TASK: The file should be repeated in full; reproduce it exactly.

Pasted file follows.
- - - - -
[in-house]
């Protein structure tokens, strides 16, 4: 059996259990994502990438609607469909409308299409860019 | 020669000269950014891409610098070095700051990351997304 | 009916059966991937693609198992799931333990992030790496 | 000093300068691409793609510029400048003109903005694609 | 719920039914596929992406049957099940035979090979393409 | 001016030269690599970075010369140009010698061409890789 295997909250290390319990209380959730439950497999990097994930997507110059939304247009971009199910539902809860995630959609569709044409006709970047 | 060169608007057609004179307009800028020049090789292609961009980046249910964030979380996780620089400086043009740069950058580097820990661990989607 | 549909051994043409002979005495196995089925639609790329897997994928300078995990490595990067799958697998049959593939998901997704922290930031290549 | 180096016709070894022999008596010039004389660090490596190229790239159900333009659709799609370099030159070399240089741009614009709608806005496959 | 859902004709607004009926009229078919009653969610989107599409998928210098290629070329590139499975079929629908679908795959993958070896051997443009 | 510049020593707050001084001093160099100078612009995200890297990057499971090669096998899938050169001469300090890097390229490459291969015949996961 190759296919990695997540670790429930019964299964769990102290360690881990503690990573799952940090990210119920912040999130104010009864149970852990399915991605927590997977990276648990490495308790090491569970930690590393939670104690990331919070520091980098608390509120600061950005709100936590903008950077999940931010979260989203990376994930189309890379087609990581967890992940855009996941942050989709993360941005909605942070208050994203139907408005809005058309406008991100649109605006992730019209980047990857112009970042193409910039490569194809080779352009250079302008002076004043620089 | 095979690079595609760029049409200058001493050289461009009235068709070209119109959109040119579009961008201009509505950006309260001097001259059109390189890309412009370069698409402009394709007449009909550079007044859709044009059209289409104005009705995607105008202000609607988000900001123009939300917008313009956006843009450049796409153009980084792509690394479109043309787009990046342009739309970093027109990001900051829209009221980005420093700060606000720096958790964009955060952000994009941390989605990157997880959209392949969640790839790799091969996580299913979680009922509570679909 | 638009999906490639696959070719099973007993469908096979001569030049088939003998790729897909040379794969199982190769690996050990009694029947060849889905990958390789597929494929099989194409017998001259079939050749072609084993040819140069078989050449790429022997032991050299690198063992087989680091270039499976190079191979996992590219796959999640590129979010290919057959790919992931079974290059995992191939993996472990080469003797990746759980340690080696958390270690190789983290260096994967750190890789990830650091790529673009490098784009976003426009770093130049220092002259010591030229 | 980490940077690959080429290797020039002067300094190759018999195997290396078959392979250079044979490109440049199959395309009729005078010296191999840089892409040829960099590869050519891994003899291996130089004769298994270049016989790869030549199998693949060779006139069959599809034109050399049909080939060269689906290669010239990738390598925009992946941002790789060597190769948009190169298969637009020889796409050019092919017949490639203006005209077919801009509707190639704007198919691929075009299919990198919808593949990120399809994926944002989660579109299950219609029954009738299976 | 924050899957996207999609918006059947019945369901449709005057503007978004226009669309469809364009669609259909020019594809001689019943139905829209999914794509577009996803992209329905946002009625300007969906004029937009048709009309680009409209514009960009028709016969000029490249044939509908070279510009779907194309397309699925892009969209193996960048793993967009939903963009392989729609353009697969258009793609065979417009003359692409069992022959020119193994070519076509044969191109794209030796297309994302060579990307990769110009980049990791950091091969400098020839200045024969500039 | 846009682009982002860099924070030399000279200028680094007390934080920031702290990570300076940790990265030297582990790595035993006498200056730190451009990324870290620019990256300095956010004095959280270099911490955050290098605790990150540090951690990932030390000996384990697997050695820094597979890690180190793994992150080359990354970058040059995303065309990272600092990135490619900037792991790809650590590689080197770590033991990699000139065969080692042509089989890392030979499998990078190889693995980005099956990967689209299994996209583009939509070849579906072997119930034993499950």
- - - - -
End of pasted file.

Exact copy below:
[in-house]
């Protein structure tokens, strides 16, 4: 059996259990994502990438609607469909409308299409860019 | 020669000269950014891409610098070095700051990351997304 | 009916059966991937693609198992799931333990992030790496 | 000093300068691409793609510029400048003109903005694609 | 719920039914596929992406049957099940035979090979393409 | 001016030269690599970075010369140009010698061409890789 295997909250290390319990209380959730439950497999990097994930997507110059939304247009971009199910539902809860995630959609569709044409006709970047 | 060169608007057609004179307009800028020049090789292609961009980046249910964030979380996780620089400086043009740069950058580097820990661990989607 | 549909051994043409002979005495196995089925639609790329897997994928300078995990490595990067799958697998049959593939998901997704922290930031290549 | 180096016709070894022999008596010039004389660090490596190229790239159900333009659709799609370099030159070399240089741009614009709608806005496959 | 859902004709607004009926009229078919009653969610989107599409998928210098290629070329590139499975079929629908679908795959993958070896051997443009 | 510049020593707050001084001093160099100078612009995200890297990057499971090669096998899938050169001469300090890097390229490459291969015949996961 190759296919990695997540670790429930019964299964769990102290360690881990503690990573799952940090990210119920912040999130104010009864149970852990399915991605927590997977990276648990490495308790090491569970930690590393939670104690990331919070520091980098608390509120600061950005709100936590903008950077999940931010979260989203990376994930189309890379087609990581967890992940855009996941942050989709993360941005909605942070208050994203139907408005809005058309406008991100649109605006992730019209980047990857112009970042193409910039490569194809080779352009250079302008002076004043620089 | 095979690079595609760029049409200058001493050289461009009235068709070209119109959109040119579009961008201009509505950006309260001097001259059109390189890309412009370069698409402009394709007449009909550079007044859709044009059209289409104005009705995607105008202000609607988000900001123009939300917008313009956006843009450049796409153009980084792509690394479109043309787009990046342009739309970093027109990001900051829209009221980005420093700060606000720096958790964009955060952000994009941390989605990157997880959209392949969640790839790799091969996580299913979680009922509570679909 | 638009999906490639696959070719099973007993469908096979001569030049088939003998790729897909040379794969199982190769690996050990009694029947060849889905990958390789597929494929099989194409017998001259079939050749072609084993040819140069078989050449790429022997032991050299690198063992087989680091270039499976190079191979996992590219796959999640590129979010290919057959790919992931079974290059995992191939993996472990080469003797990746759980340690080696958390270690190789983290260096994967750190890789990830650091790529673009490098784009976003426009770093130049220092002259010591030229 | 980490940077690959080429290797020039002067300094190759018999195997290396078959392979250079044979490109440049199959395309009729005078010296191999840089892409040829960099590869050519891994003899291996130089004769298994270049016989790869030549199998693949060779006139069959599809034109050399049909080939060269689906290669010239990738390598925009992946941002790789060597190769948009190169298969637009020889796409050019092919017949490639203006005209077919801009509707190639704007198919691929075009299919990198919808593949990120399809994926944002989660579109299950219609029954009738299976 | 924050899957996207999609918006059947019945369901449709005057503007978004226009669309469809364009669609259909020019594809001689019943139905829209999914794509577009996803992209329905946002009625300007969906004029937009048709009309680009409209514009960009028709016969000029490249044939509908070279510009779907194309397309699925892009969209193996960048793993967009939903963009392989729609353009697969258009793609065979417009003359692409069992022959020119193994070519076509044969191109794209030796297309994302060579990307990769110009980049990791950091091969400098020839200045024969500039 | 846009682009982002860099924070030399000279200028680094007390934080920031702290990570300076940790990265030297582990790595035993006498200056730190451009990324870290620019990256300095956010004095959280270099911490955050290098605790990150540090951690990932030390000996384990697997050695820094597979890690180190793994992150080359990354970058040059995303065309990272600092990135490619900037792991790809650590590689080197770590033991990699000139065969080692042509089989890392030979499998990078190889693995980005099956990967689209299994996209583009939509070849579906072997119930034993499950």